#1
got a new book on chords, but its making me very frustrated and feeling like destroying my guitar... i know how to play but by ear and tabs, never actually bothered to learn scales, name of chords, etc.

for example the g chord shape in c, so i understand that for a g shape in c, the c note would be at the 5th fret on your d string, but then why is it supposed to be barred all the way down to the b string? instead of just the d string on the 5th, its also the g string and the b string. shouldn't it be just the d string alone on the 5th fret?

picture of the g shape in c chord,

https://www.google.com/search?q=g+chord+in+c&espv=2&biw=1366&bih=667&source=lnms&tbm=isch&sa=X&ved=0ahUKEwjJ5aCb6-LNAhVE2B4KHbjrDSEQ_AUIBigB#tbm=isch&q=g+chord+shape+in+c&imgrc=rM5LlBnM40Ec1M%3A


also, is there always supposed to be 1 fret between the note (C) and the chord that you're doing? for example in c, all the chord shapes are one fret after the note of c.
and how do you know which root it is? there's a couple c notes on the fretboard, so which one are you supposed to use?
#2
Need to phrase the question better, I'm afraid ... the link shows a load of chord shapes, so don't know which is confusing you. The 5th fret on the d string is G, not C. But I suspect you mean something different?

But I'm certain you are misunderstanding CAGED based on your last couple of paragraphs.

You need to realise that a chord shape is simply a bunch of pitches that are located at various "distances" from the strongest pitch of the chord (the "root" that stands out the most to your ear). For example, just using one string (so you have to play the pitches one at a time), then the pattern (0, 4, 7) defines how to locate the pitches of a major triad .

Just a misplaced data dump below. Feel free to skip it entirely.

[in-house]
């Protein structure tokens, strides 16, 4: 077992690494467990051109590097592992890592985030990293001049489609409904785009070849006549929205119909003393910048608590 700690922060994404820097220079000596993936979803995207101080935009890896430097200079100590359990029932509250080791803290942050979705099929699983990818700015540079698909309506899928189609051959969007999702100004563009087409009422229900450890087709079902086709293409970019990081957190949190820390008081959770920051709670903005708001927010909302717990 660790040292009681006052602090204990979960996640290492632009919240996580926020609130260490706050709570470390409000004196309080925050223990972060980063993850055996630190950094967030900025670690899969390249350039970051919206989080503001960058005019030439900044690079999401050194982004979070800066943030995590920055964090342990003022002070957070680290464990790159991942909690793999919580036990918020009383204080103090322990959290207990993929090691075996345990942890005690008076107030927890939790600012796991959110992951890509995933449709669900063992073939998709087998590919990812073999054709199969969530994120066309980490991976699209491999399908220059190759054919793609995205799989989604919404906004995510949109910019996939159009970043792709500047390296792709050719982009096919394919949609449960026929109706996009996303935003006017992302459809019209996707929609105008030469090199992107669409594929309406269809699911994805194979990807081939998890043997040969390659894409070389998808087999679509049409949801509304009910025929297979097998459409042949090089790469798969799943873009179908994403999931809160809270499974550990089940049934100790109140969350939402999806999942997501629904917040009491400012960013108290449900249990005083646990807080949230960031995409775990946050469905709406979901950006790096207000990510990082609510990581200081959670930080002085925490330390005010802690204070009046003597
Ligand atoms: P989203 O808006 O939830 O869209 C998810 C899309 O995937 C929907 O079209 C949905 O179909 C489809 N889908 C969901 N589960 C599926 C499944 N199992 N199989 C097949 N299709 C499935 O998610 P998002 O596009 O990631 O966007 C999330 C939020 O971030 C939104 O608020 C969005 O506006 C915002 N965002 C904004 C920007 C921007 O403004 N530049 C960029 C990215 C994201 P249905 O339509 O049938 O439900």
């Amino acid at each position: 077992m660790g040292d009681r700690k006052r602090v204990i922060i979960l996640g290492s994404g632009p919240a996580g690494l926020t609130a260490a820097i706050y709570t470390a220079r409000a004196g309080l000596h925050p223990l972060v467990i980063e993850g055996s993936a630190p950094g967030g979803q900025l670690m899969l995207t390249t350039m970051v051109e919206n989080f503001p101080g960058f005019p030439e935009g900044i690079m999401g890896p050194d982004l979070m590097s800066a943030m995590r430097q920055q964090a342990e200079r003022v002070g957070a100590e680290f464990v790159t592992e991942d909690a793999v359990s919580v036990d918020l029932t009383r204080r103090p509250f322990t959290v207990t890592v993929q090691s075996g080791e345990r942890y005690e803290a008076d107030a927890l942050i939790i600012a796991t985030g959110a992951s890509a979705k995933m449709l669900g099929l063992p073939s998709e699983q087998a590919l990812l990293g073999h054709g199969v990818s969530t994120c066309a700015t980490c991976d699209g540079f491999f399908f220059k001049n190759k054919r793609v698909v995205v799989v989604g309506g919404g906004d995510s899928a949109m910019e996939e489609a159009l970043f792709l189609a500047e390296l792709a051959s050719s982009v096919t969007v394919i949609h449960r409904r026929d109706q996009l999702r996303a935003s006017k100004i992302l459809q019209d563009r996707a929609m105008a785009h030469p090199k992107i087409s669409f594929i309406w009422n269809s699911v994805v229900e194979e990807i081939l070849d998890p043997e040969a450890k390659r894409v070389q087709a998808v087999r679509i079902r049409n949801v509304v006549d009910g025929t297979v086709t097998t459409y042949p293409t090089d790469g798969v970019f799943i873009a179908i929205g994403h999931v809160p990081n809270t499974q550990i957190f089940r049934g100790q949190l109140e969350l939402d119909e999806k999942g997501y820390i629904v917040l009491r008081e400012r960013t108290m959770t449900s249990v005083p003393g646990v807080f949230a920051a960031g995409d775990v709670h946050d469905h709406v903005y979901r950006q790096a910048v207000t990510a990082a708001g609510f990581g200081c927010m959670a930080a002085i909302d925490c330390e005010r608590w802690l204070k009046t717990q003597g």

So, suppose you choose the 1st fret (C) on the 2nd string (B string) as your root. Then the pitches for C major triad are found at frets (1+0, 1+4, 1+7). By octave they can be found in many other places as well. Similar logic applies to all chord types.

The pattern for a minor triad is (0, 3, 7). So, E minor triad pitches can be found on bass E string at frets 0 (open), 3 and 7. It is the combination of pitches at various distances apart that creates the sound flavour for the chord.

When you slide a chord along the neck, so long as the shape is kept unmodified, these distances are maintained, and the chord type (sound flavour) is maintained.

So, a chord book that shows 12 shapes for a major triad, rooted on the bass string (E,F,F#, G etc), is a waste of paper. They could just show it once, and say "use same shape, but the name of the chord changes depending where you locate the root."

By the way, the nut is a fret in its own right ... imagine your first finger was barring there. So, the usual E major triad shape is (0 - 2 - 2 - 1 - 0- 0) from bass to treble string. To make F major, this shape moves up one fret, to (1+0, 1+2, 1+2, 1+1, 1+0, 1+0) ... and now you do need to barre across the first fret.
Last edited by jerrykramskoy at Jul 8, 2016,
#3
reported for double thread, sorry.
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